It has helped many women and children in need to get back on their feet, but a charity thrift shop in downtown Penticton is no longer able to help itself.
Wings Boutique and Thrift Shop is cutting back to a five-day-a-week operation by no longer opening on Mondays, and will eventually close its doors permanently.
“We are going to be looking for tenants as soon as possible and (the building) is going to be going up for sale,” said Debbie Scarborough, executive director of the South Okanagan Women In Need Society, which owns the store.
Timing of the store’s closure will be dictated by how soon the building is sold or leased.
“We have not made a profit for a couple of years and there are a number of reasons for that.
“There is an economic downturn and I think there are seven thrift stores in Penticton, including a much larger organization in Value Village,” Scarborough explained.
Wings, which is an acronym for Women In Need Gaining Strength, opened in July 2000 at 536 Main Street with the help of an anonymous donor.
Seven years later, the shop moved to its current location at 456 Main Street, which is valued at $372,000, according to the most recent data available from the BC Assessment website.
The store, which features mainly clothing and household items, sends profits to SOWINS and was created to help provide “starting over” packages to women and children fleeing abusive situations who need to establish new households.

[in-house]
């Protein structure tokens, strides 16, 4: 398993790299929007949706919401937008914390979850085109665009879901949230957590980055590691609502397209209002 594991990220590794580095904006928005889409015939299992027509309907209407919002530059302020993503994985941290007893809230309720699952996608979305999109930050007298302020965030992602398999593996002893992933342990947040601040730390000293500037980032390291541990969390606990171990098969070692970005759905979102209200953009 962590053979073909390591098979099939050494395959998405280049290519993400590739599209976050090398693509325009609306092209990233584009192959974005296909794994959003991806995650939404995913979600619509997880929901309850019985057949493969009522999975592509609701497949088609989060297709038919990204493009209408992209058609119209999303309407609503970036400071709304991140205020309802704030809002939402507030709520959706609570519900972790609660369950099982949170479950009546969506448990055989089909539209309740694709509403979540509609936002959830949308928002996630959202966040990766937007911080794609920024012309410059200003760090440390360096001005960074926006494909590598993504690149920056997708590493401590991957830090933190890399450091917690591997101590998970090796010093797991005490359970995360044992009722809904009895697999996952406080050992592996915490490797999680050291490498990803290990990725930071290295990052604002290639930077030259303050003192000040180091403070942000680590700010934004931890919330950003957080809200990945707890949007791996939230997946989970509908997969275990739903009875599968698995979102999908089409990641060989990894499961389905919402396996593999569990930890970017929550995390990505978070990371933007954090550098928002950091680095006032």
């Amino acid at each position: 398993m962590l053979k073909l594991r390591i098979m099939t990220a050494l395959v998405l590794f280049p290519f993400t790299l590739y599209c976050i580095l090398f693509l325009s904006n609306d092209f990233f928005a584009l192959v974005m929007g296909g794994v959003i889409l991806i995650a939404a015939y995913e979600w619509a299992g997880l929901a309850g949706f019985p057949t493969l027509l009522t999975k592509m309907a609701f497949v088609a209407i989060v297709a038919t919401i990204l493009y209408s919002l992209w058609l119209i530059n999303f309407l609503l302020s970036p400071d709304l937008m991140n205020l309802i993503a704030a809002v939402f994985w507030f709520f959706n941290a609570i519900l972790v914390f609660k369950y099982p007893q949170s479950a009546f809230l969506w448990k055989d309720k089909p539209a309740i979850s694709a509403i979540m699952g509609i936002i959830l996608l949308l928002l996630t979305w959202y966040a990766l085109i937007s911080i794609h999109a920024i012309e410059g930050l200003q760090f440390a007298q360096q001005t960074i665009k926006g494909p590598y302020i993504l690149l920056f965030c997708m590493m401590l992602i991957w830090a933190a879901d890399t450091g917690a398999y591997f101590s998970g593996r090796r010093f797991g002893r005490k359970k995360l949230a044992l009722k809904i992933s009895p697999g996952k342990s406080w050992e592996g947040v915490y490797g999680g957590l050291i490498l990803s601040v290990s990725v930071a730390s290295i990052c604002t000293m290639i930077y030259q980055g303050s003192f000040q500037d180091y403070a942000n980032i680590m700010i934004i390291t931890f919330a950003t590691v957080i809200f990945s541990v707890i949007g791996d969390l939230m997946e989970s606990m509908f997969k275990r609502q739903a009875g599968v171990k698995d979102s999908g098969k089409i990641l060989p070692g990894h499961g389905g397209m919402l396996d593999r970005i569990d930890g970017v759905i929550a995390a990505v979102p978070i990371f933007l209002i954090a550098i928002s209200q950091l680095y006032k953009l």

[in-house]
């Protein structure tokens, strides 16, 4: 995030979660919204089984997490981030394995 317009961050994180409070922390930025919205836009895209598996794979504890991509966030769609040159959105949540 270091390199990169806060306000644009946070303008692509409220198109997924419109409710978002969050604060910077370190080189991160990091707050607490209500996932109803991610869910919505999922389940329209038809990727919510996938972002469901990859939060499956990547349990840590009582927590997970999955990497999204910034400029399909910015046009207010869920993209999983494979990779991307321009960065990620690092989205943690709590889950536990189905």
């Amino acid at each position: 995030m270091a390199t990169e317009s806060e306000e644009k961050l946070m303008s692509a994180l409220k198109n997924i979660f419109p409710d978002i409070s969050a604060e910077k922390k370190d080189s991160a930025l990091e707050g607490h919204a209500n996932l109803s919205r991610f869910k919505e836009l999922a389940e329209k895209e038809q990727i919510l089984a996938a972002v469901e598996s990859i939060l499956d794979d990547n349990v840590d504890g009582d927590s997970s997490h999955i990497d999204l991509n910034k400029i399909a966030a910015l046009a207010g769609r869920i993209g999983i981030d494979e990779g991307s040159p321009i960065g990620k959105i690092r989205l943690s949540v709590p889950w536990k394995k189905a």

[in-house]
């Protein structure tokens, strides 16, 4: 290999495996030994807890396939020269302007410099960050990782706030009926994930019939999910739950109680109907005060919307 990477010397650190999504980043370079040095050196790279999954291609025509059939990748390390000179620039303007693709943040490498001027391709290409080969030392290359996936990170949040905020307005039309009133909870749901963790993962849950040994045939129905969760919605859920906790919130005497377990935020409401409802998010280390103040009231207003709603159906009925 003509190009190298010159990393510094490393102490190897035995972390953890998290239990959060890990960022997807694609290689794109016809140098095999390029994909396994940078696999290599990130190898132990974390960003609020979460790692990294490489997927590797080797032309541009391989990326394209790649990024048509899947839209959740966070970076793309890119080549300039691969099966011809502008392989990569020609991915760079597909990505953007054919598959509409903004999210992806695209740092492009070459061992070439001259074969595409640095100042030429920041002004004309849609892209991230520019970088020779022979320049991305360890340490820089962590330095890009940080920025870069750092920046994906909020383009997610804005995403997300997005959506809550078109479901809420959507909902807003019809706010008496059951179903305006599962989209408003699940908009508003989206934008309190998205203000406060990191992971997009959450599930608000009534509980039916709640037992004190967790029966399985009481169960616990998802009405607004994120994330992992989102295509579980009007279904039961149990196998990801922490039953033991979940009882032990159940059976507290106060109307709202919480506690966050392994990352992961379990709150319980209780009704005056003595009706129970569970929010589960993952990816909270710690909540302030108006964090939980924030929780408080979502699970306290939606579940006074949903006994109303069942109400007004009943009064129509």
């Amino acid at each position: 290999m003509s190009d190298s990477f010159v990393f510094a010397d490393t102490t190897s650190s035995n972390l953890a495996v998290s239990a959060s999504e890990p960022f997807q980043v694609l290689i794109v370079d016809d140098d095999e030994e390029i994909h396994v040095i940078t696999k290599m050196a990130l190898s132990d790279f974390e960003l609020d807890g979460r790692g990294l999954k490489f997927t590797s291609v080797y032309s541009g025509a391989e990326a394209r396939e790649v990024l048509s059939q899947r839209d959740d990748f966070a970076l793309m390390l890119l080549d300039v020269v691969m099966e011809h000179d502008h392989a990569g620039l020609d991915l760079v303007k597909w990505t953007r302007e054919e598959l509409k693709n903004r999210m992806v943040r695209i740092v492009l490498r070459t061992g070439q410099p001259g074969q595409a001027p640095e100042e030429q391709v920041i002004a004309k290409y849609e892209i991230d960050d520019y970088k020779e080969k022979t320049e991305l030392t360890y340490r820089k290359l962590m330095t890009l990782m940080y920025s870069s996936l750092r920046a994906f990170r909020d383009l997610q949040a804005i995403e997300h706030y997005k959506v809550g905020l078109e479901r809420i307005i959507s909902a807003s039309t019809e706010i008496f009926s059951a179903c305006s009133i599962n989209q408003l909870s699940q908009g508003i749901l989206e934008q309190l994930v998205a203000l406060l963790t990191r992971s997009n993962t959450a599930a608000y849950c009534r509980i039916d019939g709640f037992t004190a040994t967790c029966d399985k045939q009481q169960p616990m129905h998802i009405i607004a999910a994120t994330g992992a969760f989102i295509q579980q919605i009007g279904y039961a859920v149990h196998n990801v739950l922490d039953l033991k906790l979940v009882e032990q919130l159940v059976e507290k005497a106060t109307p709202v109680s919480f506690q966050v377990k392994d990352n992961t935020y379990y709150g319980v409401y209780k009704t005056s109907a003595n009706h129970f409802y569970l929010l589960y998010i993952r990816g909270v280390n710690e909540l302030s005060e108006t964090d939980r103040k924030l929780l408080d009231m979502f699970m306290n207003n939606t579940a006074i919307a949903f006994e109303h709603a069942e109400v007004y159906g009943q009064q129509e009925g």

“The people that use our services, especially the women in the transition house who are fleeing abuse, so often come with just the clothes on their back.
“They only have that and have been able to go to Wings and get clothes,” said Scarborough, who recently took over as executive director of SOWINS following the retirement of Eleanor Summer.
There are plans for SOWINS to have a brainstorming session to figure out an alternative that will still meet the needs of people who use Wings.
“We are thinking maybe a smaller place where people can still donate and pick up, or maybe a memorandum of understanding with another thrift store provider so that people can call and say they want to donate to help SOWINS specifically.
“Then we can send a woman with a card saying they are a client and get their needs met that way,” said Scarborough.
SOWINS’ priority is to still be able to help their client base.
“I think everyone understands what is happening, but they are sad to see it go.
“I think they did an amazing job for 11 years to bring in a profit,” said Scarborough.
“It just came to the point where if you are not making the money to pay for the mortgage or utility bills, something has to be done.”
Wings has clothing that could stock the store for six months organized into bins that are still available for sale.
It did briefly stop taking donations, but has opened back up for those looking to drop off items.
Donors should call 250-770-9799 before dropping off any items to ensure there is room available. Wings will now be open Tuesday to Saturday from 10 a.m. to 4 p.m.